My Left Arm

My Left Arm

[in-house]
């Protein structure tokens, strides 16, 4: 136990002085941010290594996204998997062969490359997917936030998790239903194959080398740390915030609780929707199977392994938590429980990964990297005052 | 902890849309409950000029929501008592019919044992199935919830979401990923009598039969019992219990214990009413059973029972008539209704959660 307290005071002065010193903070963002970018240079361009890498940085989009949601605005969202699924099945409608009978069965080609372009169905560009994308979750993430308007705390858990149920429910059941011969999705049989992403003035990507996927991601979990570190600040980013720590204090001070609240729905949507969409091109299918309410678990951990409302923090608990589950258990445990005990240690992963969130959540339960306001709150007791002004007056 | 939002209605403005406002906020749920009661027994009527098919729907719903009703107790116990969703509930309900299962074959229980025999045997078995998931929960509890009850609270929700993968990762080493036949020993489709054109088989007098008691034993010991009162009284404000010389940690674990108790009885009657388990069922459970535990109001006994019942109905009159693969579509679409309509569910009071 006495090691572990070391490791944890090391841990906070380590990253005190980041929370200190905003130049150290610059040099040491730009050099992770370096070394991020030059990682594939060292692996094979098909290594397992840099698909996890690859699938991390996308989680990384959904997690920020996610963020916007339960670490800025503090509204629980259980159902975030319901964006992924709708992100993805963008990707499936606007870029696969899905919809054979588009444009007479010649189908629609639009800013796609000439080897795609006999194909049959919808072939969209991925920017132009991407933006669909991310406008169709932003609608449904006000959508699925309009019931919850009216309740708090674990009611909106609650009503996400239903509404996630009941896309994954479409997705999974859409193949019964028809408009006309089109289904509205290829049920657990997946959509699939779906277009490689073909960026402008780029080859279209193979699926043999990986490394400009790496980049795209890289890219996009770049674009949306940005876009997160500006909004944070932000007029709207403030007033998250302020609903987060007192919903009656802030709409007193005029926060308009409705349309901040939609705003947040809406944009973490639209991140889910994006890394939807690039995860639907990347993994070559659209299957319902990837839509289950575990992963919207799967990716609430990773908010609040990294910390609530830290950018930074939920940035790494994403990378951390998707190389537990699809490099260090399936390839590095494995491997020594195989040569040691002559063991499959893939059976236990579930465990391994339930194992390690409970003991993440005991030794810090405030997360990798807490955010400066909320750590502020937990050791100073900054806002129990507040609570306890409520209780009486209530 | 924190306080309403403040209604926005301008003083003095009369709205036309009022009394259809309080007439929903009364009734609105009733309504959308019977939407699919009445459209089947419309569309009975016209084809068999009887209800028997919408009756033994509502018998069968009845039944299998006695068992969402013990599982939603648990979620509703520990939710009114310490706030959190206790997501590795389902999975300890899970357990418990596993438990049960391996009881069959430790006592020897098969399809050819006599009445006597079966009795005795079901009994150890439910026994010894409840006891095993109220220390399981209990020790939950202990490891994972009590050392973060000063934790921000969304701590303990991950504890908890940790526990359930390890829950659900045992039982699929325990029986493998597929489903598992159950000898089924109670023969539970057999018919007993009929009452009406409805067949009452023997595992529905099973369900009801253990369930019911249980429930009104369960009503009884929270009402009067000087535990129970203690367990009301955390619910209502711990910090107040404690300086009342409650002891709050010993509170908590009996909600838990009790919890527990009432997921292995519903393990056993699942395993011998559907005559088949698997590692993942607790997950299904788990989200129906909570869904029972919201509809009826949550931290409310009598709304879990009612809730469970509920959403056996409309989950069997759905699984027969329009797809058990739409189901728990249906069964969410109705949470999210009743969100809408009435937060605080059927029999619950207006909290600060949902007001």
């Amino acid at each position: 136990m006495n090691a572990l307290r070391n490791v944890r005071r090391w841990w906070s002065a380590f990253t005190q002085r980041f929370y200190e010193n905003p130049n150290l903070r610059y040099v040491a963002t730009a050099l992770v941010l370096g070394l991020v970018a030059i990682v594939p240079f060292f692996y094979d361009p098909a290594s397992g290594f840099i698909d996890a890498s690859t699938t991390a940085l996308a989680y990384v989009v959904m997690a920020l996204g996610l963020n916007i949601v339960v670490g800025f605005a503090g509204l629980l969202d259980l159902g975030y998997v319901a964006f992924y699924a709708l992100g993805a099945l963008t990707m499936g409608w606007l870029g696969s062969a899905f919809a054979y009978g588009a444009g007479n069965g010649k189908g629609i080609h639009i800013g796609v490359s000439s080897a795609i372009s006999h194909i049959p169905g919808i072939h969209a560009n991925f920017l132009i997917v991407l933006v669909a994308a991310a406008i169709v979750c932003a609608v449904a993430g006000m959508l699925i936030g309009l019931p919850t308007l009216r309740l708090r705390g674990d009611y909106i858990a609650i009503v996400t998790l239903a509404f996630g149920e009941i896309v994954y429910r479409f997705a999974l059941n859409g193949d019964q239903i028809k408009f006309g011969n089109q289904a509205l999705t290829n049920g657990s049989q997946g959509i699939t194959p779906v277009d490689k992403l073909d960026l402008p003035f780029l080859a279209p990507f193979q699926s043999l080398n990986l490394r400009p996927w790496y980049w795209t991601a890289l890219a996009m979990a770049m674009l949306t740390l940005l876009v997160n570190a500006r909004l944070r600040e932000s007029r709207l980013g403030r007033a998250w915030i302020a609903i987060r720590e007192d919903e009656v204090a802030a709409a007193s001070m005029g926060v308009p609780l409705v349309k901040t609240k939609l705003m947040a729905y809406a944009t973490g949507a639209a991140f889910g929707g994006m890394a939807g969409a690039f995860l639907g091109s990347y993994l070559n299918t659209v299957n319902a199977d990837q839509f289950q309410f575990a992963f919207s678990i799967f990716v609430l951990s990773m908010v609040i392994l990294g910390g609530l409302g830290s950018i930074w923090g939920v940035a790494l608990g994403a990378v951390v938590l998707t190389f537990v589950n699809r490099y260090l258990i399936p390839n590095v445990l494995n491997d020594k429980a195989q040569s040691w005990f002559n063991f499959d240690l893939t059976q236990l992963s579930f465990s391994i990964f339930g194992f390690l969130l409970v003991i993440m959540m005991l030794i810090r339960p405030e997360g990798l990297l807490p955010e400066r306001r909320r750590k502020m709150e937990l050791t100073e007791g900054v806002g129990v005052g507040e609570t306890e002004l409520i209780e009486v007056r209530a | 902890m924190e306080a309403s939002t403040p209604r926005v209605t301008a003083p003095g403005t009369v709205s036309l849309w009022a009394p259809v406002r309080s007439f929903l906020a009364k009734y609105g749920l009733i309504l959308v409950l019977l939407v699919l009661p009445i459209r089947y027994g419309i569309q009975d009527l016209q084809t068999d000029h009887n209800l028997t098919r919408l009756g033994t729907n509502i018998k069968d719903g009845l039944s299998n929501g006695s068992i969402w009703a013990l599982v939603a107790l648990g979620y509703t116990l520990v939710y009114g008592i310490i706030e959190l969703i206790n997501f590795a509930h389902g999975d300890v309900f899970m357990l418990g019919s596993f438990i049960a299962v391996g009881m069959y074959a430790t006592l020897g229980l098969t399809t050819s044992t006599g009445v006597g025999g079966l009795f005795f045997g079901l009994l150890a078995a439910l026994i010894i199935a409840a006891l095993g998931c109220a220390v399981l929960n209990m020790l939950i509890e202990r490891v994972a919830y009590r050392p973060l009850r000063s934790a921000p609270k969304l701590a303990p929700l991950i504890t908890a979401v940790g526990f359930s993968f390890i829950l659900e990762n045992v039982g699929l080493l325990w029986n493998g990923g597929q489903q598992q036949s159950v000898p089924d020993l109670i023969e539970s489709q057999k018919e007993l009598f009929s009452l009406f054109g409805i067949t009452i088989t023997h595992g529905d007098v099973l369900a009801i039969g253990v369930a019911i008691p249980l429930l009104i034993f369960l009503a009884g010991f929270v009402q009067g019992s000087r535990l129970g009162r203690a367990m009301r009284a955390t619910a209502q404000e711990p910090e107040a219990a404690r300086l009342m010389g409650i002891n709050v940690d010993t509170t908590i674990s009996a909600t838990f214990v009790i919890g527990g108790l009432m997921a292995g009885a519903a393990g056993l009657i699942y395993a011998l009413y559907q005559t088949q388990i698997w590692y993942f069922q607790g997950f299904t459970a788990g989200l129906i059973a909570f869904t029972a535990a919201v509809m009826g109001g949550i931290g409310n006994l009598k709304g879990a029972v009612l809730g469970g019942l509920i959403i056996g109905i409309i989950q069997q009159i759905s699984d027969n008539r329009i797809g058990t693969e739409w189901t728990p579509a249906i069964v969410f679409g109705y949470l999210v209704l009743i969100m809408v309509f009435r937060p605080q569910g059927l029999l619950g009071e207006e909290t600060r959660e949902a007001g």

Apparently, I have done the three things most likely to damage my right arm: drumming, kayaking, and tennis. All involve repetitive motions with the hand held high, and I have done a lot of each. In addition, my neck surgery caused some nerve damage to my right arm.  My left arm, however, is undamaged, as good as new, one might say. The trouble is, it is only my left arm and is therefore relatively underdeveloped compared to my right. During the last year I have undertaken to educate it, to work on improving it. This is my case report. It began when I realized I had to play tennis two-handed from now on, because I had lost power and accuracy in my right arm. Also, it hurt. So, I started using two hands for both backhand and forehand, practicing nearly every day. It has been nine months and I can now play two-handed tennis, which has its own charm. But the amazing thing has been the progress in my left arm, which has now taken on a new life, almost as if I have grown an extra limb. Or its partial paralysis has been cured, because I used to be highly right-handed. We tend to neglect our non-dominant arm (as it is normally described), letting it just hang there in an inferior role. The process has been fascinating: gradual but steady, as brain and muscle join forces, each developing in interaction with the other. I can feel the improvement from day to day. It’s slow, to be sure, too slow, but it happens. In hitting the backhand, you have to learn to rely on your left hand (assuming you are right-handed) and not expect your right hand to do the main work; it’s like a lefty forehand. The left side of your body gains a new autonomy. The will gets a firmer grip on it. It comes alive. It’s as if you have acquired a second body. A tennis coach said to me the other day that he loves the two-handed backhand, and I can see why: you use more of your body, you become symmetrical, you don’t droop on one side. You start respecting your sinistral self.